After working at Fleishman Hillard for the past couple months, I have witnessed a growing demand for full-spectrum interactive services. These services include print, web development & design, online advertising campaigns, and continuous market analysis. While I can’t discuss specifics, many (if not all) of the projects that I’ve been involved with are similar to those at a previous interactive agency that I worked at. While sitting at my desk, I began to wonder how my job would be different if I was working at a “Marketing Agency” rather than a “PR Firm”. My conclusion? There would be no difference aside from working with different people (and the people that I work with at Fleishman Hillard are phenomenal people). While this is mostly due to the line of work that I am in (web development), I also believe that both marketers and PR experts will begin to share many of the same roles.
There is no doubt in my mind that there is a clear separation between PR and marketing. PR experts tend to play defensive: “How do we stop this bad news from spreading?” Marketers tend to be on the offensive: “How do I increase my client’s ROI?” Although there is a separation between the two industries, many activities are beginning to overlap, and the intersection lies in the internet. Jonah Bloom of Adage puts it well. He says that there is a cultural gulf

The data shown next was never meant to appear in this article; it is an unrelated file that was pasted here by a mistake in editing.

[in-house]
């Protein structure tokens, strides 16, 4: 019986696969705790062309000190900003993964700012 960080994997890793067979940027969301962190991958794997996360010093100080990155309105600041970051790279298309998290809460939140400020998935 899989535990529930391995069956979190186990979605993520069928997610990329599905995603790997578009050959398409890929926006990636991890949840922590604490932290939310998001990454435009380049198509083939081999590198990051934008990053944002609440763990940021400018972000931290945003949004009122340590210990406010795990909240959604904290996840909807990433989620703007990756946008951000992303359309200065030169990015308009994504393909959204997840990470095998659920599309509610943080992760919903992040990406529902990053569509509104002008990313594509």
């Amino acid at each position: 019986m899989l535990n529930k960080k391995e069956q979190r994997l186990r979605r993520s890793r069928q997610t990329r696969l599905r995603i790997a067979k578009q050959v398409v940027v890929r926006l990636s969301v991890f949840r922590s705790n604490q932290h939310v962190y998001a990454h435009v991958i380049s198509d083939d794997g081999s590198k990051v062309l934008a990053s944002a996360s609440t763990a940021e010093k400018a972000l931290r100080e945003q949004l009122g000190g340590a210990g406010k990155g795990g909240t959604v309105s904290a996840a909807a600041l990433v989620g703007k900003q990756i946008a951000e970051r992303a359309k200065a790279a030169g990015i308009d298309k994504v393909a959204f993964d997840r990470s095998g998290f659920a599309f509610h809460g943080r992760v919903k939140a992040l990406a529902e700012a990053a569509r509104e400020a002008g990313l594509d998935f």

but as the internet makes the relationship between corporate reputation and brand equity ever more transparent, the two departments will have to use their new found common language to bridge it.
So how do we handle this transparency? Easy, by joining the conversation as all the bloggers already do. Activities such as blogging or joining online communities and forums all contribute to the conversation. As the consumer shifts their attention toward the web, both PR firms and marketing agencies will be forced to create an online presence and join the conversation (as they have already begun to do). The winner online, is usually the person with the louder voice. Now, both Marketers and PR experts face a similar challenge. The challenge is no longer just creating the message (and pushing it out there via traditional media), but rather how to make their client’s voice heard in a larger, interconnected world.